This year’s summit confirmed a lot of people’s expectations and desires to connect and talk with other members; to learn and grow from experienced people within the same industry sector; connect and actively create new business opportunities. People are feeling positive about events, and expected growth in the coming years. One of the most anticipated sessions was given from Arkansas Economic Development Commission President, Mike Preston. His presentation laid out the continuing vision for Arkansas, and Gov. Hutchinson’s efforts that are being put forth to grow and expand aerospace plans in the state; this largely showing that the state government is committed to actively growing this sector. “I think the aerospace industry welcomed Mr. Preston’s comments to that regard, and feel solid about where the industry is moving. Going forward, with the help of the state, creating a more competitive and business friendly climate to keep up with our neighboring states,” AADA Executive Director Chad Causey commented.

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Building Up on Service

AADA NabholzBeginning in 1949 as a small construction company, Nabholz Construction is now a team packed with hundreds of industry-leading professionals that work together to serve their clients, as well as their communities. Far bigger than most would imagine, Nabholz is comprised of several major operations within its construction empire. Nabholz Construction would be the face Arkansans would recognize as responsible for building hospitals, schools, dormitories, data centers – larger, multi-million-dollar projects. While Nabholz is ready and willing to undertake massive projects (like hospitals), they’re also ready to work on the smaller construction projects their clients need too (including projects from $1K-$1M type budgets).  This type project is performed by their Construction Services Operations. Nabholz has one specialty operation called Nabholz Industrial Services that serves all Industrial Manufacturers nation-wide, installing and relocating machinery.  Their focus on integrity, safety, and service to each and every one of their clients is a key component to their steady growth and success.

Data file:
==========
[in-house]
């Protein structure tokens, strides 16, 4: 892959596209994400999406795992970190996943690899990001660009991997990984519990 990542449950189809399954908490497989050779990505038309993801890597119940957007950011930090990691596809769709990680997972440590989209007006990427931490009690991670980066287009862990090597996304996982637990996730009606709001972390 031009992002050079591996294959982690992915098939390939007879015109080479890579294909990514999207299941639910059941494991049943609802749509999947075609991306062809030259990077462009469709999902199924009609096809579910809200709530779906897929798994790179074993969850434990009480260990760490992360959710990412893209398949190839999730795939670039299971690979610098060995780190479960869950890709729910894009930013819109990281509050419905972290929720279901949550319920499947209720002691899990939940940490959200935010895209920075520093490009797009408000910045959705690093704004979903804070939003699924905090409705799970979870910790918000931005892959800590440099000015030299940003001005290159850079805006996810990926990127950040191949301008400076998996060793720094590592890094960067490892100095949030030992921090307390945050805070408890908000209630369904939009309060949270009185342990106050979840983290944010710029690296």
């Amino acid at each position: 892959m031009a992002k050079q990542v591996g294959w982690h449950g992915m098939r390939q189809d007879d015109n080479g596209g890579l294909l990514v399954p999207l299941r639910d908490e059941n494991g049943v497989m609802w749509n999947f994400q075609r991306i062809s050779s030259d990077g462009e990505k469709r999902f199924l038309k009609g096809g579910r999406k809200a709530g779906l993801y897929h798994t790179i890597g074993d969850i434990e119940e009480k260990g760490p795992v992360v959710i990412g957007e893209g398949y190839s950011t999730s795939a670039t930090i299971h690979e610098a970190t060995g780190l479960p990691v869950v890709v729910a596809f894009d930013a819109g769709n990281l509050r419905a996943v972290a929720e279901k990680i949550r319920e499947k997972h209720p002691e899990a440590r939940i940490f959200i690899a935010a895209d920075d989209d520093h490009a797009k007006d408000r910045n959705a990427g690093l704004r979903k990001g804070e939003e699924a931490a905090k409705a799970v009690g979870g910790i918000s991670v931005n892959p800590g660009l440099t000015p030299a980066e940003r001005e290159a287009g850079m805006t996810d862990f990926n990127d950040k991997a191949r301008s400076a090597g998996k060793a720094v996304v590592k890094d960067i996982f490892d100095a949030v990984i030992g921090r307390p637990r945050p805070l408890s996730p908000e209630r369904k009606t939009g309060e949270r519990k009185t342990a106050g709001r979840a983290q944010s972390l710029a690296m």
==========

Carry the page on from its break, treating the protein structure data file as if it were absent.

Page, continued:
Current President of the Nabholz Industrial Services Operation is Ben Montgomery. After finishing his B.S. in Industrial Engineering from University of Arkansas, Ben found himself in and out of different aspects of the manufacturing and industrial industry before joining Nabholz 18 years ago. Since then, Ben and his team of skilled craftsmen and industry professionals has seen so many projects through from start to finish, that he confidently knows what type of quality service and commitment to keeping active relations with their clients is needed to remain successful, as well as connected, in our ever-changing business economy. While focused on projects within Arkansas, Nabholz Construction also has quite a large business footprint, working on projects from coast-to-coast, and border-to-border.  Nabholz will travel anywhere in the USA to perform work for existing clients.